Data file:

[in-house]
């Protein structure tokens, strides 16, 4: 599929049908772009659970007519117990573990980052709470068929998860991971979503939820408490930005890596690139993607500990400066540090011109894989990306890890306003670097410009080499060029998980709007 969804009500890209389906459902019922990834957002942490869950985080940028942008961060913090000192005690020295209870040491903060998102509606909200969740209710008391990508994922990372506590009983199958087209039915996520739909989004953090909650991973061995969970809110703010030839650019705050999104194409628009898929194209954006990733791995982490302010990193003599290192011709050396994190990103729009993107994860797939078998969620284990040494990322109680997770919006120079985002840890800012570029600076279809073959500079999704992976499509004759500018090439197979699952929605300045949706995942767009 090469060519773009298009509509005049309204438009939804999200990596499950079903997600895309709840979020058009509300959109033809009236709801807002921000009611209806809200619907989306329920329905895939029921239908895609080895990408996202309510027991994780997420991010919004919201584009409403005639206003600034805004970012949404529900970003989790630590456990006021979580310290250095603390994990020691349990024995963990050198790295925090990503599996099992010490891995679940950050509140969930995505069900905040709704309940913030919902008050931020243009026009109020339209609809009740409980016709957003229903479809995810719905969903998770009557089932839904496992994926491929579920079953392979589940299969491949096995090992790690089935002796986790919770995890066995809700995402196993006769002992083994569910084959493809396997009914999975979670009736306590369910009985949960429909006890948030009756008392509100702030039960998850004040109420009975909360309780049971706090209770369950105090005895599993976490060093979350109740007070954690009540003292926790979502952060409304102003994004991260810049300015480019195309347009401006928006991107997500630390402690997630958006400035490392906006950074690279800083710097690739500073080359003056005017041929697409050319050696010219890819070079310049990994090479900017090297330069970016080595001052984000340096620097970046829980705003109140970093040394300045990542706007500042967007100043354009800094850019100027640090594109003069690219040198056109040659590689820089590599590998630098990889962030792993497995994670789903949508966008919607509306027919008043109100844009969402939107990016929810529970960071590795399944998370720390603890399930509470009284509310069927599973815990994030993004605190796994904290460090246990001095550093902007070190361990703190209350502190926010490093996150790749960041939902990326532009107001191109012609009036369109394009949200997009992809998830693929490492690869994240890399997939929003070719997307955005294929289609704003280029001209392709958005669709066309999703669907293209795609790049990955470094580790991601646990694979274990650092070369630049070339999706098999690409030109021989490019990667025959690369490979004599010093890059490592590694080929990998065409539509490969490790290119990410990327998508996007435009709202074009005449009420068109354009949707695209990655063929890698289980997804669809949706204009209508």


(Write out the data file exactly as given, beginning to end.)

[in-house]
């Protein structure tokens, strides 16, 4: 599929049908772009659970007519117990573990980052709470068929998860991971979503939820408490930005890596690139993607500990400066540090011109894989990306890890306003670097410009080499060029998980709007 969804009500890209389906459902019922990834957002942490869950985080940028942008961060913090000192005690020295209870040491903060998102509606909200969740209710008391990508994922990372506590009983199958087209039915996520739909989004953090909650991973061995969970809110703010030839650019705050999104194409628009898929194209954006990733791995982490302010990193003599290192011709050396994190990103729009993107994860797939078998969620284990040494990322109680997770919006120079985002840890800012570029600076279809073959500079999704992976499509004759500018090439197979699952929605300045949706995942767009 090469060519773009298009509509005049309204438009939804999200990596499950079903997600895309709840979020058009509300959109033809009236709801807002921000009611209806809200619907989306329920329905895939029921239908895609080895990408996202309510027991994780997420991010919004919201584009409403005639206003600034805004970012949404529900970003989790630590456990006021979580310290250095603390994990020691349990024995963990050198790295925090990503599996099992010490891995679940950050509140969930995505069900905040709704309940913030919902008050931020243009026009109020339209609809009740409980016709957003229903479809995810719905969903998770009557089932839904496992994926491929579920079953392979589940299969491949096995090992790690089935002796986790919770995890066995809700995402196993006769002992083994569910084959493809396997009914999975979670009736306590369910009985949960429909006890948030009756008392509100702030039960998850004040109420009975909360309780049971706090209770369950105090005895599993976490060093979350109740007070954690009540003292926790979502952060409304102003994004991260810049300015480019195309347009401006928006991107997500630390402690997630958006400035490392906006950074690279800083710097690739500073080359003056005017041929697409050319050696010219890819070079310049990994090479900017090297330069970016080595001052984000340096620097970046829980705003109140970093040394300045990542706007500042967007100043354009800094850019100027640090594109003069690219040198056109040659590689820089590599590998630098990889962030792993497995994670789903949508966008919607509306027919008043109100844009969402939107990016929810529970960071590795399944998370720390603890399930509470009284509310069927599973815990994030993004605190796994904290460090246990001095550093902007070190361990703190209350502190926010490093996150790749960041939902990326532009107001191109012609009036369109394009949200997009992809998830693929490492690869994240890399997939929003070719997307955005294929289609704003280029001209392709958005669709066309999703669907293209795609790049990955470094580790991601646990694979274990650092070369630049070339999706098999690409030109021989490019990667025959690369490979004599010093890059490592590694080929990998065409539509490969490790290119990410990327998508996007435009709202074009005449009420068109354009949707695209990655063929890698289980997804669809949706204009209508």